In February the rhythm of Cathedral life resumes in earnest. Students return, and the Marimba group, Junior Church and Student Services all get going, enriching our worship. It is particularly exciting to welcome new students, both at the morning services, and at the 6:30 pm Sunday student services. Several first year Rhodes students have joined Cathedral Student Ministry. The newly elected Chairperson of CSM is Theodore Duxbury. Revd Claire is going to be presenting a series (interactive Bible Study Sermons) on “Love”, entitled “Falling in love with Jesus is the best thing I’ve ever done”. The first Sunday in February saw the Cathedral hosting the annual ecumenical Back to School service, with a special Back to School choir conducted by Kutlwano Kepadisa (Kepa), which of course included the junior members of the Cathedral Choir. Canon Melany Adonis was the preacher.
The Cathedral Office welcomed a new Parish Secretary, Janine Jegels, who is working alongside her predecessor Lou-Anne Liebenberg, now Parish Administrator. We give thanks for her appointment and pray for her in this new role.
The plight of our town continues to be a cause of concern. Prayers are asked for our new Mayor Mzukisi Mphahlwa and his team as they grapple with water shortages, power cuts, and a municipal workers’ strike on top of the usual problems of potholes and stray livestock on the roads. The water emergency has a number of causes, among them inadequate maintenance of infrastructure, made worse by the continuing drought. The situation hit the national headlines, and to our great relief that splendid organisation Gift of the Givers rolled into town with a convoy of seven big trucks, all bearing water in 5 litre bottles to be distributed to those who had none at all. Not only that, but they kept up the deliveries, and kick-started a process of drilling bore-holes, which are already yielding water to augment that supplied by our sadly low dams. We give thanks for this initiative, and the speed with which this body comes to the rescue in emergencies in this country and around the world, and continue to pray for rain.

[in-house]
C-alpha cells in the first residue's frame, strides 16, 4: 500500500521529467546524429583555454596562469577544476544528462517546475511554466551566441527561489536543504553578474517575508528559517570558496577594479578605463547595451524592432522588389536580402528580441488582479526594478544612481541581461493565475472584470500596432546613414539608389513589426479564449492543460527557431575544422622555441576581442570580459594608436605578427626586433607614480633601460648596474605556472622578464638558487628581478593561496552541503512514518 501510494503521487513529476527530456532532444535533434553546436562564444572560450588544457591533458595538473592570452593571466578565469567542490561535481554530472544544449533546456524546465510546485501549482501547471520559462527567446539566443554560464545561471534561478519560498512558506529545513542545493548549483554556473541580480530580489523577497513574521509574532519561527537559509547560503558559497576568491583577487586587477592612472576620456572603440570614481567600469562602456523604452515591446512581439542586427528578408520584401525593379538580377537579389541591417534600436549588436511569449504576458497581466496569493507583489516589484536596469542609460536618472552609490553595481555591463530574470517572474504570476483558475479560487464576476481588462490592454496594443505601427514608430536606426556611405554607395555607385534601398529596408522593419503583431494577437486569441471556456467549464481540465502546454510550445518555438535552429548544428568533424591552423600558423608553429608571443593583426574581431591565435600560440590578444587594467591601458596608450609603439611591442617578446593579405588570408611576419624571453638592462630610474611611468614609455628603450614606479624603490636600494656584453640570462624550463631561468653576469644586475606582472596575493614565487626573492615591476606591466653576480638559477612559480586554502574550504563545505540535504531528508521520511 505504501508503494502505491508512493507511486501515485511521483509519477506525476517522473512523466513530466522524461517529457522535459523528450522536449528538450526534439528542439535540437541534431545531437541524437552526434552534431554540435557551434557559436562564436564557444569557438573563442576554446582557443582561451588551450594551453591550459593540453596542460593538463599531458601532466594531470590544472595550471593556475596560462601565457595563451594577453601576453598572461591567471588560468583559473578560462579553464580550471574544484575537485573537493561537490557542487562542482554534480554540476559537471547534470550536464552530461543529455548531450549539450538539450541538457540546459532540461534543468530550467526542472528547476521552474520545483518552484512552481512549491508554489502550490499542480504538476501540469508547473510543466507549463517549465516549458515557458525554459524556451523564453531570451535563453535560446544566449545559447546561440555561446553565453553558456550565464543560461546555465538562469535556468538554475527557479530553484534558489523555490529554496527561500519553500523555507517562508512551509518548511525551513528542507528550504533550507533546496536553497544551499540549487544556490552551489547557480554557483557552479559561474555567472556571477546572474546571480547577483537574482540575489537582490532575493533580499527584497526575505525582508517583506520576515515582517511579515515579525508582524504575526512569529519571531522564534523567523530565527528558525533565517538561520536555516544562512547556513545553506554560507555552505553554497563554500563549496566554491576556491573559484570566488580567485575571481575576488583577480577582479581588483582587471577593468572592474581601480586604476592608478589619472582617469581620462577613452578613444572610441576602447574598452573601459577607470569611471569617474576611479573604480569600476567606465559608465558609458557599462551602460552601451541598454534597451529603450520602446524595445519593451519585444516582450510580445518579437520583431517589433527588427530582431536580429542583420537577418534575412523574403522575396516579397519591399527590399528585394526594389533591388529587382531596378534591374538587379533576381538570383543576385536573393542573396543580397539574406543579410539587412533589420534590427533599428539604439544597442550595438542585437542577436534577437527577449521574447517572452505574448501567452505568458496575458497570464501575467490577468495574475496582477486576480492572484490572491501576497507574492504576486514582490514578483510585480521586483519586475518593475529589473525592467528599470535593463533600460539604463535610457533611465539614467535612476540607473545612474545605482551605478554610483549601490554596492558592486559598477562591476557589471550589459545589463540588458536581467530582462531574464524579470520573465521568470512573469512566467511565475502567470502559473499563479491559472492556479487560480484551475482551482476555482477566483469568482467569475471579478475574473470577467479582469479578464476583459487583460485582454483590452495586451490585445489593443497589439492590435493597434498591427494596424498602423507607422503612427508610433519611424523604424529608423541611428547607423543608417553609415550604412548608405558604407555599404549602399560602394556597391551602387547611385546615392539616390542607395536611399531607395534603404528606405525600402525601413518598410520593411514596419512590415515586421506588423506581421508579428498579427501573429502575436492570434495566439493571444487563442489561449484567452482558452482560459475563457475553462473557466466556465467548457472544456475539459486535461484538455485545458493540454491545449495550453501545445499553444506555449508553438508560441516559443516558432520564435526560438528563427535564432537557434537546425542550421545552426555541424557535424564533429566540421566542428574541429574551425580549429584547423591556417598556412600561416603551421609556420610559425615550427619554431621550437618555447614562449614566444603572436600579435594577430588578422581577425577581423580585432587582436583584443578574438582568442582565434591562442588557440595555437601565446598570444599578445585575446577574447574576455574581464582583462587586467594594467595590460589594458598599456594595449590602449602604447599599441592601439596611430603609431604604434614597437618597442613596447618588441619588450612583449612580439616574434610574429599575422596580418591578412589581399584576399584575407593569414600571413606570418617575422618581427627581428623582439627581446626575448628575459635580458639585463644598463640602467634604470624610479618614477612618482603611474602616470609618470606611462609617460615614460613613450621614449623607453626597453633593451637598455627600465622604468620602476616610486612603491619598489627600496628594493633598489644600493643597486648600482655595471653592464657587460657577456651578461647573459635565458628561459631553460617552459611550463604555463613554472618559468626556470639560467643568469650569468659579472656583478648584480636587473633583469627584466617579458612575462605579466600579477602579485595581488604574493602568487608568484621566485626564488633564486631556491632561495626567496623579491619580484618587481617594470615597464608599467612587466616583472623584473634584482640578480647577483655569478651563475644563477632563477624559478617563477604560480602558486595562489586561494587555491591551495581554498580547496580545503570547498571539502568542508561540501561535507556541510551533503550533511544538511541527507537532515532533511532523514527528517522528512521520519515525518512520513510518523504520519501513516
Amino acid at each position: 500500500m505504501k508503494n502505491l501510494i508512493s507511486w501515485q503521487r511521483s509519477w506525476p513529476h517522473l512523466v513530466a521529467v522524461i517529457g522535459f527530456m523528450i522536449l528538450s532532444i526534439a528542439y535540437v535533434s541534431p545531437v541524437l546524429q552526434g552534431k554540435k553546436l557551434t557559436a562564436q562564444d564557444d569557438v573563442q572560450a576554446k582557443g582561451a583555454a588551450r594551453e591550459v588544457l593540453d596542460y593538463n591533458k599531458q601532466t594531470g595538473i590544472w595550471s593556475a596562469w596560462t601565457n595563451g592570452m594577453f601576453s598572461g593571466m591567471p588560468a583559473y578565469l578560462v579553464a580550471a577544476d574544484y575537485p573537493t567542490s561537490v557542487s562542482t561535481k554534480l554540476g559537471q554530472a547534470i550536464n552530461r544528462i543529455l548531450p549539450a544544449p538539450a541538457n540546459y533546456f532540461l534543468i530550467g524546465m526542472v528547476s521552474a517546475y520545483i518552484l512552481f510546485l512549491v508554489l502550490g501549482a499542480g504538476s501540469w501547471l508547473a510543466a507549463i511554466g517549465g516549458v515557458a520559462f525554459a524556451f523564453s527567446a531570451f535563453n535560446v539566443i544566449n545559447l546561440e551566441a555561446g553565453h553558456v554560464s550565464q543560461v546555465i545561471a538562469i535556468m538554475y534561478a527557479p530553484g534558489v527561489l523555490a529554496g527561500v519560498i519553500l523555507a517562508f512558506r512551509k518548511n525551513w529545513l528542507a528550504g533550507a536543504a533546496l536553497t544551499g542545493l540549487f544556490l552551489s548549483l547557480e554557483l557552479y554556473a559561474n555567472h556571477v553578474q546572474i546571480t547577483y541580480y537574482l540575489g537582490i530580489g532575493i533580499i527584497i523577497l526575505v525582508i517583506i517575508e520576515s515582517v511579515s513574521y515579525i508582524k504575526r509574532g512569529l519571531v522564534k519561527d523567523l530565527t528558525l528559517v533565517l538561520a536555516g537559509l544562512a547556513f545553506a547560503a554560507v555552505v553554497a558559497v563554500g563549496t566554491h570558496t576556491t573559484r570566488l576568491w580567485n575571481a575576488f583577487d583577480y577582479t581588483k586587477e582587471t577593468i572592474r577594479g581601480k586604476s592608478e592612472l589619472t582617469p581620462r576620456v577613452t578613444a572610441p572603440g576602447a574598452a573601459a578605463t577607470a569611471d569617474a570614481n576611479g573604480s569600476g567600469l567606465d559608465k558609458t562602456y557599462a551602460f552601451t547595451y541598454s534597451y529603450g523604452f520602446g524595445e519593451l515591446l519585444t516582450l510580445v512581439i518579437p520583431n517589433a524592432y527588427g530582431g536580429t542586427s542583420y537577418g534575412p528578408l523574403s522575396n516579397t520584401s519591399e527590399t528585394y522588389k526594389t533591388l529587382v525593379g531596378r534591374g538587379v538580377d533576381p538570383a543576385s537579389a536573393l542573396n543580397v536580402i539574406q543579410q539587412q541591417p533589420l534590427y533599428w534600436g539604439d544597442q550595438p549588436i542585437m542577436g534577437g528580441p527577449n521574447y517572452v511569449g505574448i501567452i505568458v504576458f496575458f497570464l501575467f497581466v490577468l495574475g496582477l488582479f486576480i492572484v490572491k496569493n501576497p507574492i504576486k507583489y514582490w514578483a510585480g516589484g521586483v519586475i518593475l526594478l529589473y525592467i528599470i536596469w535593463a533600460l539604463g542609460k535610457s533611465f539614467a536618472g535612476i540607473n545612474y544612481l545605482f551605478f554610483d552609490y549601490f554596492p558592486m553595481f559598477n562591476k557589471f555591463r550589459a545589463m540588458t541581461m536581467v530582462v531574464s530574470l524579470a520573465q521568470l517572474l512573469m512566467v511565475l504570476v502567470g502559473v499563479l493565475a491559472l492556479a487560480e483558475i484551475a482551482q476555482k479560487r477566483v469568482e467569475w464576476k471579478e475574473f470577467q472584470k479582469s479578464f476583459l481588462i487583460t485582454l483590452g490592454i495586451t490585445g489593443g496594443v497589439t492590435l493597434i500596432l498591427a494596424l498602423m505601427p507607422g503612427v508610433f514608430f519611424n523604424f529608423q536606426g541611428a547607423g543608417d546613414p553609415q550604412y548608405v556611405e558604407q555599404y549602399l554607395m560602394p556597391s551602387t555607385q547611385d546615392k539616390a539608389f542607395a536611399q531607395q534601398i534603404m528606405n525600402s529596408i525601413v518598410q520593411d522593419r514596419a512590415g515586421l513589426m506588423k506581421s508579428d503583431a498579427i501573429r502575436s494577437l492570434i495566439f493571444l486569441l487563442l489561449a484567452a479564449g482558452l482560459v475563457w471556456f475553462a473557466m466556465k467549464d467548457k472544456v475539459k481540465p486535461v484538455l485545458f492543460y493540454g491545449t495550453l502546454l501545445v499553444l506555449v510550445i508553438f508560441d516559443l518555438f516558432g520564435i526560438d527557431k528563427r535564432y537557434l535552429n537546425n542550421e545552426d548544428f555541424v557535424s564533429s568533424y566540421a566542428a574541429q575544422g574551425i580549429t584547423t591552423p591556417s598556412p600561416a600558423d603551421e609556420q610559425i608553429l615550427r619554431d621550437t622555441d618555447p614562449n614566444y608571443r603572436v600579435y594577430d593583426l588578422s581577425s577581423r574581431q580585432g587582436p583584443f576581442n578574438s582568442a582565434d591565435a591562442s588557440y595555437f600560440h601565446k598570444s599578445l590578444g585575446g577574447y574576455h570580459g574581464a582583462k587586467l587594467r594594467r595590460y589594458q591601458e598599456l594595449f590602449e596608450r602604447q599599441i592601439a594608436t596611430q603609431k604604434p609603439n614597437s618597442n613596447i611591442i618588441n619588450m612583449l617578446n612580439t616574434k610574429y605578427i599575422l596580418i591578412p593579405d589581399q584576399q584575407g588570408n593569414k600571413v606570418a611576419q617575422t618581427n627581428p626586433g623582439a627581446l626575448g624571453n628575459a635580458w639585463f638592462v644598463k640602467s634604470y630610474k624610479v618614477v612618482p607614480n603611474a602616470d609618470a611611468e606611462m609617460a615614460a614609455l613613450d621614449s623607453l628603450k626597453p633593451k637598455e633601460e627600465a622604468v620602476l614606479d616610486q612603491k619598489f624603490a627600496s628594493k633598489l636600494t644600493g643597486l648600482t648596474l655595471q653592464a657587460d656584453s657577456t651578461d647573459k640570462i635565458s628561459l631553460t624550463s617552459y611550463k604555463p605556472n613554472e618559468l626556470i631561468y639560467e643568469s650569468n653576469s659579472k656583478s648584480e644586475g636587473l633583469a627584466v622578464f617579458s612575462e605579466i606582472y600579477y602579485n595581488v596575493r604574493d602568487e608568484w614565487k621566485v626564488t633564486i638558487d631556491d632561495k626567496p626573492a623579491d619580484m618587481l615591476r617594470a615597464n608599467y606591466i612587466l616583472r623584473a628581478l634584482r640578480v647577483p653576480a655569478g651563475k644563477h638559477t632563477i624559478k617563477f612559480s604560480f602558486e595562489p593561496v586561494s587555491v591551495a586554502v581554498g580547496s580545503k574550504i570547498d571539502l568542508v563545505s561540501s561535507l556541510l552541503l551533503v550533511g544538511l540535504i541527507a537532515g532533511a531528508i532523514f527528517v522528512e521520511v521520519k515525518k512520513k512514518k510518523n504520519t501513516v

Level Four loadshedding by Eskom took the country (and even the State President) by surprise, but even before that we had a Sunday without electricity on 10 February, of which we were forewarned as it was for the purpose of maintenance. We were grateful to John Jackson, who volunteered to play the piano for all three services that day. This also had the result of giving our organists Peter Breetzke and Markus Mostert a day off. The third service of the day was a Choral Evensong which focussed on George Herbert, a poet priest who lived long before the days of electric light. The choir sang a setting of his poem ‘Come my way’ by AJ Bethke, and the hymns were all settings of other George Herbert poems. Paul Walters gave an inspiring homily about this poet whose works he knows so well, using the light of a seven-branch candelabra, an appropriately 17th-century touch.
Prayers are asked for Peter Terry, brother of Pat, for May de Vos’s granddaughter Trevin Kingsley and for Trent Hoskins, cousin of Lou-Anne Liebenberg. We also pray for the family of one of our choristers, Siyolisa Sandi, who were the victims of not one but two robberies on the weekend of 17 February. We give thanks for the miraculous healing of Gill Meyer’s grandson, James, in the UK. He was seriously ill with a mystery condition affecting his eyes. Medical experts are baffled and we are thankful to God!